Master's and PhD DegreesFinancial Support & Fellowships
Most full-time graduate students in theoretical and applied mechanics who are making satisfactory progress toward their degrees secure continuous financial support for the duration of their studies. Aid is available in the form of fellowships, research assistantships, or teaching assistantships; each covers tuition and provides a stipend. The University also provides paid health insurance for six years.
Fellowships are available to students intending to pursue a PhD program. The Walter P. Murphy and Royal E. Cabell Fellowships are endowed fellowships that enable outstanding students to pursue their first year of their graduate study with minimal teaching or research obligations. Fellowships for underrepresented minority group members are available for new and continuing students through various sources.
Research assistantships are available to PhD students. Research assistantships are funded by grants or contracts secured by individual professors. Research assistants work closely with their advisors, and the majority of their efforts are devoted to thesis research. Some new students and most continuing students are supported through research assistantships.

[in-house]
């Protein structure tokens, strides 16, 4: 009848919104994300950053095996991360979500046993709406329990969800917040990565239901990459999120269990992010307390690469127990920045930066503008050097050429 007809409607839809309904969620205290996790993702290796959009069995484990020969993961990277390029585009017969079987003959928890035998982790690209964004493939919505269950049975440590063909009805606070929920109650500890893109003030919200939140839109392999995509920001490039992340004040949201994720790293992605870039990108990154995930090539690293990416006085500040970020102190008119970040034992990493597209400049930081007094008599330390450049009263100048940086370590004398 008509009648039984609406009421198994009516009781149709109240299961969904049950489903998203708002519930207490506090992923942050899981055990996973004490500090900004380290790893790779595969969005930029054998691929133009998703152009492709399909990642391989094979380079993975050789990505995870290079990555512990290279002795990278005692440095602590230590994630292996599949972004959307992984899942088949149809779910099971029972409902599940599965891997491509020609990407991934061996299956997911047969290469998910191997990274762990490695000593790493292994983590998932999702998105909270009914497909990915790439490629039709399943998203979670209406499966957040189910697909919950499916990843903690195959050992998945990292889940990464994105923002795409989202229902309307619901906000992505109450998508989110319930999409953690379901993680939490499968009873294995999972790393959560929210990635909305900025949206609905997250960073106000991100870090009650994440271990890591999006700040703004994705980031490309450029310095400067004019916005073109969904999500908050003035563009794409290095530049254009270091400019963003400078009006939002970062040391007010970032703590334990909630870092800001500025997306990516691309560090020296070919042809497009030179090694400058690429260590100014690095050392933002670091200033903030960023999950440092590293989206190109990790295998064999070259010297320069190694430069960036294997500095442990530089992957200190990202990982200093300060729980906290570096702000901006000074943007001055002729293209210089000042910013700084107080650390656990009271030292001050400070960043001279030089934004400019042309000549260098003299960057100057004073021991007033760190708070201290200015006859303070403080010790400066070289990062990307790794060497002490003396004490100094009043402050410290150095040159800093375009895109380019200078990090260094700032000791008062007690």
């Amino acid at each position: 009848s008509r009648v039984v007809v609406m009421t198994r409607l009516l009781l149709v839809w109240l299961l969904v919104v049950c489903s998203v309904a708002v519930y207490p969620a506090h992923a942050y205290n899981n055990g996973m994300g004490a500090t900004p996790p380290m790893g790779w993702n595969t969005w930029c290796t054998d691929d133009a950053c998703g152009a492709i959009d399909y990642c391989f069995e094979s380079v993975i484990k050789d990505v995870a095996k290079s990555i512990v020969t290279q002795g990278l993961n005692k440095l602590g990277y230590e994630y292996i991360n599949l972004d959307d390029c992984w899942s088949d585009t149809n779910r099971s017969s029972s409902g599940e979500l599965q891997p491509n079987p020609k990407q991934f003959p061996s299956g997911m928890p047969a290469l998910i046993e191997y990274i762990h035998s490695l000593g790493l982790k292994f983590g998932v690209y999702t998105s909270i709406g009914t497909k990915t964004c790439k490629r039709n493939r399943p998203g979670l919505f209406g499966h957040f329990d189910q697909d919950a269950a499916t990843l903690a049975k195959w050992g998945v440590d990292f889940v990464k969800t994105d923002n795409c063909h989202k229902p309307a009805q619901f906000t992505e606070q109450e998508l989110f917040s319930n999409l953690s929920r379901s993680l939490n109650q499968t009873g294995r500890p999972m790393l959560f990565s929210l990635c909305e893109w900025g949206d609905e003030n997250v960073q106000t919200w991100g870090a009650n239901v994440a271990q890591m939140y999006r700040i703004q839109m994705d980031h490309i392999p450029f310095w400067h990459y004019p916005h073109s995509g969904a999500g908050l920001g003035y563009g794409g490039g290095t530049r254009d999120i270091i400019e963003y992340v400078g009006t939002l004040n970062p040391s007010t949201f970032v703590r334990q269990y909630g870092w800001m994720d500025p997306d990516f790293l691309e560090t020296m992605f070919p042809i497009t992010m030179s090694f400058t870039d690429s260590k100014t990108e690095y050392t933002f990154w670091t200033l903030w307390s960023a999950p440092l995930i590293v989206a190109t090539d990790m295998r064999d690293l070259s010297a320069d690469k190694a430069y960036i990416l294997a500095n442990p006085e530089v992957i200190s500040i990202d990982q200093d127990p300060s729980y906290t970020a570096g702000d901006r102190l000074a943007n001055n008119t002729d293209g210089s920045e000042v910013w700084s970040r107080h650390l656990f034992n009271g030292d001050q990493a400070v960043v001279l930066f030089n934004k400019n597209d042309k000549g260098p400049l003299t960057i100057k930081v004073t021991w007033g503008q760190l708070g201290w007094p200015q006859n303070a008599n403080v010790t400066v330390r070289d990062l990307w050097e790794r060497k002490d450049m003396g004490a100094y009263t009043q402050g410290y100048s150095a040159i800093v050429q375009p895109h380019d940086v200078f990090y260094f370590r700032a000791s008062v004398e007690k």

Teaching assistantships are offered to well-qualified graduate students. These are usually temporary assignments requiring about 20 hours per week of student contact, recitation, and grading.
TAM graduate students are eligible for a variety of externally supported fellowships. If you meet the requirements for any of the following fellowships, we recommend that you apply for them. Not only do they provide income during your graduate study, potentially allowing more freedom during your research endeavors, but they are also an honor to receive and make an excellent addition to your resume. Some of these fellowships are small stipends only, while others provide up to full tuition and stipend. All are excellent opportunities. Apply if you are eligible. Note that for the majority of these fellowships, you must apply during your first year of graduate school.